It's hard to think of a video game that gripped the world in quite the same way as Capcom's Street Fighter II.
Sure, there are titles which have sold more copies since then, but this one-on-one fighter seemed to capture the attention of the entire globe at one point, not only ensnaring players with its deep gameplay and colourful characters but also spawning albums, movies, TV shows and comics – all in a relatively short period of time. It can also be credited with giving the ailing arcade industry a much-needed shot in the arm, just as home console technology was catching up in terms of raw power. It then became the kind of game that could make or break home systems, with Nintendo gaining a brief advantage over rival Sega thanks to the SNES getting the first domestic port.
The history of Street Fighter is hardly shrouded in mystery, but few books tell its story as well as Matt Leone's Like A Hurricane: An Unofficial Oral History of Street Fighter II. Between 2014 and 2021, Leone embarked on a quest to interview as many of the key creatives involved with the series as possible, and these formed the backbone of his excellent 'oral history' series on Polygon. He then worked at compiling and expanding this series in physical form, working alongside boutique publisher Read-Only Memory. Now, the book is being taken to wider retail by Thames & Hudson – hence it falling onto our desk here at Time Extension.
Like ROM's superb GamesMaster history, this book is identical to the original, save for a different cover design. Inside, Leone speaks to more than 60 individuals about not only Street Fighter, but also some of Capcom's other related hits from this period – such as Darkstalkers and the Marvel crossover titles, like X-Men: Children of Atom and X-Men vs Street Fighter.
While certain staffers chose not to participate in Leone's interviews – including Capcom founder Kenzo Tsujimoto – it's remarkable just how many people he was able to nail down and speak to. These include Takashi Nishiyama and Hiroshi Matsumoto, who created the original Street Fighter back in 1987. Nishiyama's story is an interesting one, as he would leave Capcom with Matsumoto after the first game was released and join the company's Osaka rival SNK to create Fatal Fury, the game Nishiyama claims would have been 'his' Street Fighter II, had he remained at Capcom. Fatal Fury gets its own chapter in the book, such is the level of depth Leone goes into.
The design and conceptualisation of some of the key entries in the series is detailed within the book's pages, with interviews shining a light not only on the working practices of Capcom's Japanese and American offices, but also on the fascinating dynamics that existed between the firm's global departments. Interviews with Capcom's US coin-op division show that, even on a 2 percent commission, members of its sales team were often taking home more cash than their boss was, such was the astonishing success of Street Fighter II in North American amusement arcades. Elsewhere, Capcom's scuffle with Data East over its 'copycat' title Fighter's History also gets some coverage, as does the rise of pirate arcade boards, which would contribute to the creation of Street Fighter II's 'Champion Edition'.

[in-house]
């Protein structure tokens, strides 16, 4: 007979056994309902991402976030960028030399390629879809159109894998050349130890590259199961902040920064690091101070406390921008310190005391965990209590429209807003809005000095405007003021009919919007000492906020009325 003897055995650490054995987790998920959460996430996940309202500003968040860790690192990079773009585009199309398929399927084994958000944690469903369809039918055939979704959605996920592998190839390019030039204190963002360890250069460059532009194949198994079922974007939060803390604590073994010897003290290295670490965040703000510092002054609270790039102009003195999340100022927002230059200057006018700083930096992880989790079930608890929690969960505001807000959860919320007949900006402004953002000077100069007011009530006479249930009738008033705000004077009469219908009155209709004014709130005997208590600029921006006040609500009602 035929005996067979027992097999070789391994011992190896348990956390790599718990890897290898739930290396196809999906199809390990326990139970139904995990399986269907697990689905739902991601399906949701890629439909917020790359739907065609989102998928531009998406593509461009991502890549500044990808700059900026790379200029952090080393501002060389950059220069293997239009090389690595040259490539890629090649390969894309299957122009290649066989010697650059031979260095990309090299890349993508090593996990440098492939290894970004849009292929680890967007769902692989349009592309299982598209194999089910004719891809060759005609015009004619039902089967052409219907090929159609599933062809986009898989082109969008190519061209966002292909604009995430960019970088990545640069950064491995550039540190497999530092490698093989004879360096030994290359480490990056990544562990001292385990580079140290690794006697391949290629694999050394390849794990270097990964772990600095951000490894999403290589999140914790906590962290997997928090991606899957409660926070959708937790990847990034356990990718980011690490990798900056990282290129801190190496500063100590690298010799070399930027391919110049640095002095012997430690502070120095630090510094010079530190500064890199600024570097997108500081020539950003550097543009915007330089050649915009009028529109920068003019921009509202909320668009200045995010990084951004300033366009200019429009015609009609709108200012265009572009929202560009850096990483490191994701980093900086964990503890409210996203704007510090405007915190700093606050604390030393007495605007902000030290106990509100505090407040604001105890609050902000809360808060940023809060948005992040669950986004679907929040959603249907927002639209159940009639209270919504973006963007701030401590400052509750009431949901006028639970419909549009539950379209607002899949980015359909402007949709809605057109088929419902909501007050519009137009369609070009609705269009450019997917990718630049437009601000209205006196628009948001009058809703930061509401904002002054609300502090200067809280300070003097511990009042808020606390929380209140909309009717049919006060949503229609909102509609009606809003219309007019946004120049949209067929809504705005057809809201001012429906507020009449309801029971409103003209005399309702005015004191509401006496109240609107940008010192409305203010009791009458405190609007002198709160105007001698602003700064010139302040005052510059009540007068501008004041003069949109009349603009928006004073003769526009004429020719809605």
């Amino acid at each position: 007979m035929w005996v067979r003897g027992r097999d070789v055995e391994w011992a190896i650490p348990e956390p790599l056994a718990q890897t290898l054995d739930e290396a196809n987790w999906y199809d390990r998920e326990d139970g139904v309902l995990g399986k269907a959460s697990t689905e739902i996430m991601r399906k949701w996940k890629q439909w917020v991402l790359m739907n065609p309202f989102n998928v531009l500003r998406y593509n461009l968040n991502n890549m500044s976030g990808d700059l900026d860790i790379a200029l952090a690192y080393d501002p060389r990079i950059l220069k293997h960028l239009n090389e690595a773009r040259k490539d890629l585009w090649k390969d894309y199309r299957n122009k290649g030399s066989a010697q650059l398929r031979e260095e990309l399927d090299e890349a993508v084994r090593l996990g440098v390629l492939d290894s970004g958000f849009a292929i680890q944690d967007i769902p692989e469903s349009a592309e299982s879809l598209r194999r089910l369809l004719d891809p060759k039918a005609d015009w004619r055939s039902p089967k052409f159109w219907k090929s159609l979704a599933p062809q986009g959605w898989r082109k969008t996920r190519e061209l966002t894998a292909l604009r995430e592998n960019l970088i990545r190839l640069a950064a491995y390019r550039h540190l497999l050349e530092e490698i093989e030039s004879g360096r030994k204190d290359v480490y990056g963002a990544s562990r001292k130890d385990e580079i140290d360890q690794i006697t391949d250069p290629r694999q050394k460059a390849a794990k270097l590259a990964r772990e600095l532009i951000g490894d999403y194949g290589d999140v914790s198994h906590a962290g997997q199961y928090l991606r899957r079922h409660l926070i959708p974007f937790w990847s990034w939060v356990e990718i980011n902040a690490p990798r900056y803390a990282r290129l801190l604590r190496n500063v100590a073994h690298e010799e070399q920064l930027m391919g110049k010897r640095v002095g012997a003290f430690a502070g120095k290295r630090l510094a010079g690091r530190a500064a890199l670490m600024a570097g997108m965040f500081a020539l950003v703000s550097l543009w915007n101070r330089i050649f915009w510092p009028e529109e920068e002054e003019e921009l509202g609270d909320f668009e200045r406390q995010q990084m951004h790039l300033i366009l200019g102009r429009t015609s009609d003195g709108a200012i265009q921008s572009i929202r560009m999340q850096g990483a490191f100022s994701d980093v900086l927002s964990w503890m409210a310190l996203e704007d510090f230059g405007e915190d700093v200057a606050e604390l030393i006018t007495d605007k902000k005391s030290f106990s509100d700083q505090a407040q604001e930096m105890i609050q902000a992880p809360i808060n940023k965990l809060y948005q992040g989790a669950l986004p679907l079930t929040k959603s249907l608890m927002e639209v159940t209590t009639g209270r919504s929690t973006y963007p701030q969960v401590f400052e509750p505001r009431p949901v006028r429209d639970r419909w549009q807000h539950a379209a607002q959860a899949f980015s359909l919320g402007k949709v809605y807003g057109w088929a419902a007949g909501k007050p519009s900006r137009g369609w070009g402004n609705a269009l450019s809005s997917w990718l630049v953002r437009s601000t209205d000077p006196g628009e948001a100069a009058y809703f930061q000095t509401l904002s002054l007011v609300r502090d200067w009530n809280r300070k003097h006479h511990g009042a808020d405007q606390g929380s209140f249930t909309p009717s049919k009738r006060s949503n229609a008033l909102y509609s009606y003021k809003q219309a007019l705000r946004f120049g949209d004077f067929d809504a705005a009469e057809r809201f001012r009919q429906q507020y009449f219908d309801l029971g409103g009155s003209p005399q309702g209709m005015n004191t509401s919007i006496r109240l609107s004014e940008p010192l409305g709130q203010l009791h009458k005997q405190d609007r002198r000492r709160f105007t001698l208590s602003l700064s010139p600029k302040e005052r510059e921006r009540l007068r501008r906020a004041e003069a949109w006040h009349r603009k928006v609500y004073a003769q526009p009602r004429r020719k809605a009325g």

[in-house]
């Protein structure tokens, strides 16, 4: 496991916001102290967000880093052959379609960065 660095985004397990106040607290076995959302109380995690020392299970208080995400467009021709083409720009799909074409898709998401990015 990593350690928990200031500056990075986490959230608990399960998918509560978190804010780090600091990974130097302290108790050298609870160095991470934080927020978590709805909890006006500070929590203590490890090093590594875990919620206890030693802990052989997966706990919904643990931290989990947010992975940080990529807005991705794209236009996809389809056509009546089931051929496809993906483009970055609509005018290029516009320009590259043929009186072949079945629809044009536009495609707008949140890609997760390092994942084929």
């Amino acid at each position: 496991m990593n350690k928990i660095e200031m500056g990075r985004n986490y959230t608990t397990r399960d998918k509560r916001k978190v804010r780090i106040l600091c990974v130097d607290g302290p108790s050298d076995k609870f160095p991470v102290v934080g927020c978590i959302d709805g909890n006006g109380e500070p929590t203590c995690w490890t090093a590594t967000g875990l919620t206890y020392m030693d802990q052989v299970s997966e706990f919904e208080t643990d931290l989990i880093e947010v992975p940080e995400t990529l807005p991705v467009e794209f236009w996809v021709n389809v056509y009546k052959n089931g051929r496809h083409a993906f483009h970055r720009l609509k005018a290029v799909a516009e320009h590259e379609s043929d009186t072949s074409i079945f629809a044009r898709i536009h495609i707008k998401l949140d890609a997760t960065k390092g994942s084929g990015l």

The history of the entire mainline series is covered here in intense detail, shifting from Street Fighter II's iterative sequels to Darkstalkers, then the X-Men games, before looking at Street Fighter Alpha, Street Fighter EX, Street Fighter: The Movie, Street Fighter III and even Capcom Vs. SNK – the latter being an attempt by the two fierce rivals to bury the hatchet and reward both sets of fans with a truly special game. Leone wisely allows his interview subjects to do the majority of the talking, but has the skill to step in at certain points to clarify comments and set the scene; each chapter is introduced by Leone's description of what was happening at the time in the market, as well as what was taking place within the walls of Capcom.
If there's one criticism you could level at Like A Hurricane, it's the complete absence of any visual imagery outside of some bespoke portraits of the key interviewees right at the end. This is understandable when you consider the unofficial nature of the book; getting clearance from Capcom for the use of Street Fighter art would have been near-impossible, especially given the 'warts and all' recollections delivered by its former staff members. And anyway, the book is so packed with wonderful detail that images aren't really needed to set the scene; there are more than enough candid comments and amusing anecdotes to make up for the lack of artwork and screenshots.
It's highly unlikely we'll ever experience a game of Street Fighter II's magnitude again, thanks largely to the fact that the world of gaming is massively different today; arcades are no longer the vanguard of game development, and that vital social element has been lost as competitive play has moved online, where opponents can talk trash without fear of physical repercussion (perhaps that's a good thing, but we're not so sure). Capcom has changed, too; it's no longer a firm which chooses to rely on coin-op smash hits to generate billions in revenue and has transformed into a company which has much bigger properties on home hardware – Resident Evil and Monster Hunter being the two most notable examples.
The fact that things have changed so dramatically is what makes a book like this so valuable; Leone has done fans a massive service by capturing the memories of those who were vital to Street Fighter's creation and success, and has preserved them for future generations to enjoy (Street Fighter II cover artist Mick McGinty, interviewed here, sadly passed away in 2021).
Like A Hurricane is a treasure trove for any self-respecting Street Fighter fan, and comes highly recommended.
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